Under the government’s capital infusion plan, only Rs 10,000 crore each has been allotted to banks this year and next year. The need for capital, as estimated by rating agencies, is much higher.

Also Read: Government ‘Marching In Step’ With RBI On Bad Loans, Says Sanjeev Sanyal

Reddy said there are a number of options that can be used to recapitalise banks, including recapitalisation bonds which have been used in the past. He also suggested the government look at providing ‘callable capital’ to banks. Callable capital, as the name suggests, can be called upon when needed. However, to the extent that it can be counted towards regulatory requirements, it provides relief to banks.

Reddy explained that his approach towards bank capital is different from the prevailing view.

What is capital? Capital is required to make sure the depositors have enough money or the system has enough money. It becomes important when there is limited liability. These banks are constituted under the statute of the government. And a sovereign cannot say I have limited liability. A sovereign by its very nature has unlimited liability. Therefore, the injection of capital is essentially to meet the regulatory requirement and convince everyone that I am also behaving like any other owner. That is why I say there is no threat to the solvency of the system. Therefore, the injection of capital is only to meet the technical requirement of the regulator.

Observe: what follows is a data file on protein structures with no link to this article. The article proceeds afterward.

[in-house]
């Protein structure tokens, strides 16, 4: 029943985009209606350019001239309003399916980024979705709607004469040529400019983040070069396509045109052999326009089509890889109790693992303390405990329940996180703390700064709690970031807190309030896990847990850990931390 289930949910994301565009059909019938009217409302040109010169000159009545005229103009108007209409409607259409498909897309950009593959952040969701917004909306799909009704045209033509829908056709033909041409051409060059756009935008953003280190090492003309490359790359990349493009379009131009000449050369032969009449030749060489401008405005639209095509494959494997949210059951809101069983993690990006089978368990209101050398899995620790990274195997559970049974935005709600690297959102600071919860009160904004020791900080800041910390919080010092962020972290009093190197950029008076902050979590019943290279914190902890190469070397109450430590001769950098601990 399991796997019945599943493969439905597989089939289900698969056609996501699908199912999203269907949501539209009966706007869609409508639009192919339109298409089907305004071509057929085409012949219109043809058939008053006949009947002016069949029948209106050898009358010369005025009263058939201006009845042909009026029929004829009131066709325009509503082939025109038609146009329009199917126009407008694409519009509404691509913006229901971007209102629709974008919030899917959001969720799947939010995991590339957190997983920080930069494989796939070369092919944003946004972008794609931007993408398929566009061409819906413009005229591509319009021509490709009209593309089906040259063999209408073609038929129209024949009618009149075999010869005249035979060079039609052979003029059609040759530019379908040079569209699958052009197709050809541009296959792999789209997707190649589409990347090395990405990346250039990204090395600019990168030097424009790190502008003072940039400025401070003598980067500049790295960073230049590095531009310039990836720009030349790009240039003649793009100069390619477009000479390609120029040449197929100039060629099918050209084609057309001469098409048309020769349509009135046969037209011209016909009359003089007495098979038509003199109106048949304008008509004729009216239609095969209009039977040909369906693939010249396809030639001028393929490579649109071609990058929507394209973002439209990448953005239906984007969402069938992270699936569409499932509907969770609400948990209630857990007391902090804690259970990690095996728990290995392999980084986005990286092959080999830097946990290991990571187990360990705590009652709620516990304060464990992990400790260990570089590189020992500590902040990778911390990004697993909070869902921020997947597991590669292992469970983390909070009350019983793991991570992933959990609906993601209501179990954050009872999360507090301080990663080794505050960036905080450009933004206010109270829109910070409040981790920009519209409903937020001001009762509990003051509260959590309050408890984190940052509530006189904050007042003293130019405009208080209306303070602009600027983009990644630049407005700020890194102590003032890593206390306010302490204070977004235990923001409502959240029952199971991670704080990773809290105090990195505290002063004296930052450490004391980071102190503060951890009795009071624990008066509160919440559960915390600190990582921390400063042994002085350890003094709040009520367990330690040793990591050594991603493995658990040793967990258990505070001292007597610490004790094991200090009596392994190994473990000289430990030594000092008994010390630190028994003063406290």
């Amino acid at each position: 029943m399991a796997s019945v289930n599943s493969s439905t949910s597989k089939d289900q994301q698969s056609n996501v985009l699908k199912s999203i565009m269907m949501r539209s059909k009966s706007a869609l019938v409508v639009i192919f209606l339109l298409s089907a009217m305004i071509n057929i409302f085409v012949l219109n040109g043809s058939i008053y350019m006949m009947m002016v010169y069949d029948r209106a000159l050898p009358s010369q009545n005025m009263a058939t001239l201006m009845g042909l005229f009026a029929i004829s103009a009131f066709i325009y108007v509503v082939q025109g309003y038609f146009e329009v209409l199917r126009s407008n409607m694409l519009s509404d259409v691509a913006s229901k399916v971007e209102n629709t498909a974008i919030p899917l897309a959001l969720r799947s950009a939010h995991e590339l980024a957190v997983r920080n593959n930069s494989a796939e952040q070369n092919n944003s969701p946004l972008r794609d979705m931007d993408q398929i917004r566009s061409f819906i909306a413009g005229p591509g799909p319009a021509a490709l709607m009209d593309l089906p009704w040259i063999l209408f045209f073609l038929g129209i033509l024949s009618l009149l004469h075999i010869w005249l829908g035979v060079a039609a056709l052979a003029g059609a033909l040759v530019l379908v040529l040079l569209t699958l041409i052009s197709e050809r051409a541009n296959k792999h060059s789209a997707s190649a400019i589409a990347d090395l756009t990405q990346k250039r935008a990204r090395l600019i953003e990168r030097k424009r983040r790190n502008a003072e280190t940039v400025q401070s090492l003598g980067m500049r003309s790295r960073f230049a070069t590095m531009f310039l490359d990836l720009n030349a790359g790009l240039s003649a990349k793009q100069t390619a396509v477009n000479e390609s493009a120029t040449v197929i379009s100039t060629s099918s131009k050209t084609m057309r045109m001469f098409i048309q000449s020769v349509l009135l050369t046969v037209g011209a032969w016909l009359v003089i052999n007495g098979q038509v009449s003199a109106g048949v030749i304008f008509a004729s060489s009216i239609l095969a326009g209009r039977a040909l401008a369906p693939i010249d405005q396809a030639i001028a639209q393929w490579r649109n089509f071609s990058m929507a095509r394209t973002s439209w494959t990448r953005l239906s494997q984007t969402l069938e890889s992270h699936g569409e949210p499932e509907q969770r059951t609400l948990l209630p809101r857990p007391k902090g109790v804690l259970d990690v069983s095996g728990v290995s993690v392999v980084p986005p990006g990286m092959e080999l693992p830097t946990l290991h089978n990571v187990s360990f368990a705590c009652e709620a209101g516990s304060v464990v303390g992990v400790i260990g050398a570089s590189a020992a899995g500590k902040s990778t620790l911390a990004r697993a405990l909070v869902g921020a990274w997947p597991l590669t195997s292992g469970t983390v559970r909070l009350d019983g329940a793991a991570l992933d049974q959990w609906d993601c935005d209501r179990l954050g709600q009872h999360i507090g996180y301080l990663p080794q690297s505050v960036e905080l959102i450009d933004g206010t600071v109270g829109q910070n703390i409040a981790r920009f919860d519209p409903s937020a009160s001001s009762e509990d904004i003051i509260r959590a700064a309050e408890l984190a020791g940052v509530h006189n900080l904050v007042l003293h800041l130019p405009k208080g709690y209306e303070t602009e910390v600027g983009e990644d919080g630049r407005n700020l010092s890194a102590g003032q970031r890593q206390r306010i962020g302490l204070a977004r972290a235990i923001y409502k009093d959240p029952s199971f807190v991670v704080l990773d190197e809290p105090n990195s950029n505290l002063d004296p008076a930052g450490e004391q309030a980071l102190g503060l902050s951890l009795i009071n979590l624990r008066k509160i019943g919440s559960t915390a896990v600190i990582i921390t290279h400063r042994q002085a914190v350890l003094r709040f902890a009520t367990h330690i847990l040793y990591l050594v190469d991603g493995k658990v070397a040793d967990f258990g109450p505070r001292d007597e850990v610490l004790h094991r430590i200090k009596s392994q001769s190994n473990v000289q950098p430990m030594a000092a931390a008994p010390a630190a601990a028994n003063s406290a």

YV Reddy, Former Governor, Reserve Bank of India

Reddy expressed concern over the weak credit growth prevailing in the economy and said that credit has to be unchoked to ensure that the economy continues to grow. Bank credit growth fell to multi-decade lows of near 5 percent last year and continues to remain weak at 6 percent, shows periodic data released by the central bank.